Some people naturally have a time focus on the immediate short-term; others naturally look down the line a bit. The group had some ideas about how to not rely on nature, logical argument and luck to nudge the mindsets of those those now-fixated folk into the future a bit. One was around stories – not dissimilar to Scrooge and the ghosts of Christmas past and present. If micro-managing leaders can be exposed to leaders who used to be like them but saw the light, or that light they saw was the fire that burned them, them some lessons can be passed along forming organisational learning and memory. And everyone benefits, maybe not today but soon enough. And the sooner they start, the sooner it’ll happen.

– – – –

More ideas at http://gettingbetterbuyin.com/

Signup to one email per month summarising these blog posts.

How Much Of A Values Overlap Is Needed Between Employers & Employees?

geese sunset

There’s a lot to be said for working for an organisation where your personal values overlap significantly with the organisation’s. In the employee recruitment process, along with interviews, CVs, referees and behavioural profiling, I’d really appreciate a single, simple graphic: a venn diagram showing how much of a ‘values overlap’ the applicant has with the potential employer. The temptation would be to print it out in full colour. Out of respect for the planet and its future, please do not do this.

How do we know what a person’s values are or those of an organisation? Quite a lot of people and organisations might publically declare them to us and the world. Individuals can pop memes and inspirational posts up on social media in a hope that we will view them and extrapolate them to be lovers of sunrises, geese in migration, or, on Mondays, flocks of geese migrating across sunrises. Companies have professionals facilitate out of their leadership team a printed list of values that gets framed and hung pride of place in reception and the lunch room. I’m sure all these people and organisations are well-intentioned but reality is often incongruous with those stated intentions. The road to hell is paved with good intentions, which still makes it infinitely superior to the intersection of Albany Highway and Oteha Valley Extention which seems to have been paved with 3 different sized ox carcasses, then a very thin and crumbly layer of off-brand asphalt.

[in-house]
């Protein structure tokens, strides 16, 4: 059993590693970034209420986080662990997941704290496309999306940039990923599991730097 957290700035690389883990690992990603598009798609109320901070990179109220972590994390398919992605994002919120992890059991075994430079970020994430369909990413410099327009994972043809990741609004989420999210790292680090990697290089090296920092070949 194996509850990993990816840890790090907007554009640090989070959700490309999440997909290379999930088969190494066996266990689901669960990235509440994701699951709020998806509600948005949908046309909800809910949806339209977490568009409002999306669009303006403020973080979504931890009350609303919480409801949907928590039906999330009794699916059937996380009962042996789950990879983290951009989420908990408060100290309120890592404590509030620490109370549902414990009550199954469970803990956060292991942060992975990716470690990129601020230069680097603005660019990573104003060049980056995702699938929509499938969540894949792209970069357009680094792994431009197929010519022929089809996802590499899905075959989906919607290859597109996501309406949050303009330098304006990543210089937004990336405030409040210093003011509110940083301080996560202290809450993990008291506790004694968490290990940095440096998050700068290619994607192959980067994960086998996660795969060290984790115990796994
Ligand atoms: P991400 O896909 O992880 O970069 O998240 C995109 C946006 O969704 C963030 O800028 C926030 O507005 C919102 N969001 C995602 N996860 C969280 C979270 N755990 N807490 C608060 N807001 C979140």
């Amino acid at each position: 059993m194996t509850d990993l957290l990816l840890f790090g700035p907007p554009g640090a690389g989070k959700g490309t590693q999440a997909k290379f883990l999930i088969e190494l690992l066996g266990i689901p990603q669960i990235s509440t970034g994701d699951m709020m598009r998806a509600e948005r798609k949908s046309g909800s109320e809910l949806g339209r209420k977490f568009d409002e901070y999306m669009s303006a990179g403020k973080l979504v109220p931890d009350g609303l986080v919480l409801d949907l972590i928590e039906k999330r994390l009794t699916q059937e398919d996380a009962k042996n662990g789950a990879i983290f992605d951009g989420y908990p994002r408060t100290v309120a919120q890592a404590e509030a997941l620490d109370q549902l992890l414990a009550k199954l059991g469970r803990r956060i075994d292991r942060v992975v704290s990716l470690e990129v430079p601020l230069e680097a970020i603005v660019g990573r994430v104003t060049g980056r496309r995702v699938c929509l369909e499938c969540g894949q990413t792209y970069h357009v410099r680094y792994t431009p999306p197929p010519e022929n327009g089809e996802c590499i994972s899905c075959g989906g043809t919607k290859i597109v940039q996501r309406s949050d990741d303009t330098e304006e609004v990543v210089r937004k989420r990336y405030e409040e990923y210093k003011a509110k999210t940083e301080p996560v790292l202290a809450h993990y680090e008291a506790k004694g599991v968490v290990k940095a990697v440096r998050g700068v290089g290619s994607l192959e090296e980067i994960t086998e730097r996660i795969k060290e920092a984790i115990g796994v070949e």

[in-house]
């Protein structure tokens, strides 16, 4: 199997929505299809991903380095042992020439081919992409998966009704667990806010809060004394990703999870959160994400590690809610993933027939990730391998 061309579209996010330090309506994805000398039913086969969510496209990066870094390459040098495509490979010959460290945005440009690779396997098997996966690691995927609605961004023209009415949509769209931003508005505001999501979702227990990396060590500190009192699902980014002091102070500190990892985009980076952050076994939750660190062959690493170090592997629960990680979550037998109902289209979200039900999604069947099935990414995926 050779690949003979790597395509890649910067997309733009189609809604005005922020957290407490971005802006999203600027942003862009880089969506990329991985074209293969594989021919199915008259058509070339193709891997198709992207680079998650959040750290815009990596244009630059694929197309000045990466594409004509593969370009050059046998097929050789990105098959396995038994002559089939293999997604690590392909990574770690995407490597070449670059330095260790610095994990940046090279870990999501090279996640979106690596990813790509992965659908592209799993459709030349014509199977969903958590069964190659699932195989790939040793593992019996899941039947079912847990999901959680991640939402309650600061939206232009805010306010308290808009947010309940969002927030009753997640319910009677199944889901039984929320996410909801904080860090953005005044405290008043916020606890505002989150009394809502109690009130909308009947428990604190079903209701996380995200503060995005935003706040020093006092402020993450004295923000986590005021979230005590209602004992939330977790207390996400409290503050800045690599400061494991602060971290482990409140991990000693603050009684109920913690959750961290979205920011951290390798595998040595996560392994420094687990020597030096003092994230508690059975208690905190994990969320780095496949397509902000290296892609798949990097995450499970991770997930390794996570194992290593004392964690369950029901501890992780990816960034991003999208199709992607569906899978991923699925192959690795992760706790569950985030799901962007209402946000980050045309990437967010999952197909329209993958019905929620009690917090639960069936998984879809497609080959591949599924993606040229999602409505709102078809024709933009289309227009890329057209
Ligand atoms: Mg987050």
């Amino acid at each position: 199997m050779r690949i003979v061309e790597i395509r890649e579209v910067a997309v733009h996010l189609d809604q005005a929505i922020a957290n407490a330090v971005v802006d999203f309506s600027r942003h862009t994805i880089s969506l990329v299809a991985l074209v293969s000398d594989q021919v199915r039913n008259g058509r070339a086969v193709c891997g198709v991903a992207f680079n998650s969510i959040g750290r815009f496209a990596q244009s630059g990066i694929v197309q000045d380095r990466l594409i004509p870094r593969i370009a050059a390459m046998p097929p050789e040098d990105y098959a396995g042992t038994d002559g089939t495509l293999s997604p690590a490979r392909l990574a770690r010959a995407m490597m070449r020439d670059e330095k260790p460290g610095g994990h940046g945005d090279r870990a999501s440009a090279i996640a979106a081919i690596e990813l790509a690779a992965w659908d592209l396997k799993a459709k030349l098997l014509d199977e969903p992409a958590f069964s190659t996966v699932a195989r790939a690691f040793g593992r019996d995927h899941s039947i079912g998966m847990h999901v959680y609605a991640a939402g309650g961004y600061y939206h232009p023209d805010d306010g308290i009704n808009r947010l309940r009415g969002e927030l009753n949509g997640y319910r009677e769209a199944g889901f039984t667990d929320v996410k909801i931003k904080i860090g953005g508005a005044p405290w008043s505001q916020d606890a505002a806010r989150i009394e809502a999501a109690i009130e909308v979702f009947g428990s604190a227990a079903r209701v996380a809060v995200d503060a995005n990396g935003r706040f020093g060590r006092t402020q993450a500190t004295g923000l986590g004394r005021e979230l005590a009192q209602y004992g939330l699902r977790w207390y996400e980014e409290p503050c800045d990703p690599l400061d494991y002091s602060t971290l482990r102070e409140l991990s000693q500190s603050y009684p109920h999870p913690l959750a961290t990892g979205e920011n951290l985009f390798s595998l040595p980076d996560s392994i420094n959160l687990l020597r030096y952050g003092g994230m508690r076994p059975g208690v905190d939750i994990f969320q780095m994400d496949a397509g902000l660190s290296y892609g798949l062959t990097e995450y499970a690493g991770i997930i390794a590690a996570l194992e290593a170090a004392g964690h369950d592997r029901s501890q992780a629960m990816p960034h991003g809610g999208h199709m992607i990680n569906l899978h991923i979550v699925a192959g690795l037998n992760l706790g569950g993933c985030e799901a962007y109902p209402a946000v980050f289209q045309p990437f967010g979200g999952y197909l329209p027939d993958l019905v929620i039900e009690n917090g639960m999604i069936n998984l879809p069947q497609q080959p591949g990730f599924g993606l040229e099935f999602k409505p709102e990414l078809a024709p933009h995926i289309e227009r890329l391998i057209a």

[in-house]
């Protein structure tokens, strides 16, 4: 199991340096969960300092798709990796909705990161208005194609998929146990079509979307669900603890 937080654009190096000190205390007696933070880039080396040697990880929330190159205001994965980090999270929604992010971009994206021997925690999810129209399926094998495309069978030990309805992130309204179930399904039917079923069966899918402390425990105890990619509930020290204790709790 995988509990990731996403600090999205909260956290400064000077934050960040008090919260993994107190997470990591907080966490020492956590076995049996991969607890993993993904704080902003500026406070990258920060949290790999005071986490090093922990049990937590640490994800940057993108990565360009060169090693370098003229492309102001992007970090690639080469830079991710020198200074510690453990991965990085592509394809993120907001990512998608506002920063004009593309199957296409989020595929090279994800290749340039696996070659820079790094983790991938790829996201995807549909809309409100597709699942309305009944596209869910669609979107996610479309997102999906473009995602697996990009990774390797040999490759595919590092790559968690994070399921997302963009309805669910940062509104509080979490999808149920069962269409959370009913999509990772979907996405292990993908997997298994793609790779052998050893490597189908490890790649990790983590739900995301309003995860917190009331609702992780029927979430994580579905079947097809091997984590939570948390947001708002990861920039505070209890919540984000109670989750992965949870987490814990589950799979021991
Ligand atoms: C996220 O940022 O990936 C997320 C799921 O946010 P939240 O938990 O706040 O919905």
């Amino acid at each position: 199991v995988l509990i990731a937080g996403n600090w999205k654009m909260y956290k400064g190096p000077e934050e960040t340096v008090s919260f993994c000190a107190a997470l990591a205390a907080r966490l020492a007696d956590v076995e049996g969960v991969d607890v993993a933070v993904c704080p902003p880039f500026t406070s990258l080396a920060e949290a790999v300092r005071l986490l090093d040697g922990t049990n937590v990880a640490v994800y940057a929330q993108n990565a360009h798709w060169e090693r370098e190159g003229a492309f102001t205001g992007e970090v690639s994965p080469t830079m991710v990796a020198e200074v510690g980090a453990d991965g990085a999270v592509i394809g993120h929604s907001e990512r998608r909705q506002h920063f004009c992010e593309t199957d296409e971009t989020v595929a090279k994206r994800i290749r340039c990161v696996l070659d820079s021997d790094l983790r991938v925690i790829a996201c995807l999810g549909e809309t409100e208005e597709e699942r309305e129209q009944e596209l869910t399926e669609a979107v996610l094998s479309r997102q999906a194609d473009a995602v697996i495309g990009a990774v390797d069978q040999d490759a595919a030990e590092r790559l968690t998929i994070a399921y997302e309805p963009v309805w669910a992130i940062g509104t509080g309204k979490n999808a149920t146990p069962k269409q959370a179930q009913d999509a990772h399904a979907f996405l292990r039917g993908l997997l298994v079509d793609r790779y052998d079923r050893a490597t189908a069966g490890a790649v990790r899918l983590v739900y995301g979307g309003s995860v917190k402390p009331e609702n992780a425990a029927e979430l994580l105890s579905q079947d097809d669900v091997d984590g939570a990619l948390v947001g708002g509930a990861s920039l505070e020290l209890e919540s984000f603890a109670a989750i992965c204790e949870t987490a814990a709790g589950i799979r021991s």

Regardless, or irregardless, of what we say our values are, our behaviour betrays us. This is true of us and of organisations. There’s plenty of white collar fraudsters in prison who had accountability, excellence and integrity on the values statements of their business or professional association. Although, in fairness, the fact that they’re in prison does at least tick the ‘accountability’ box.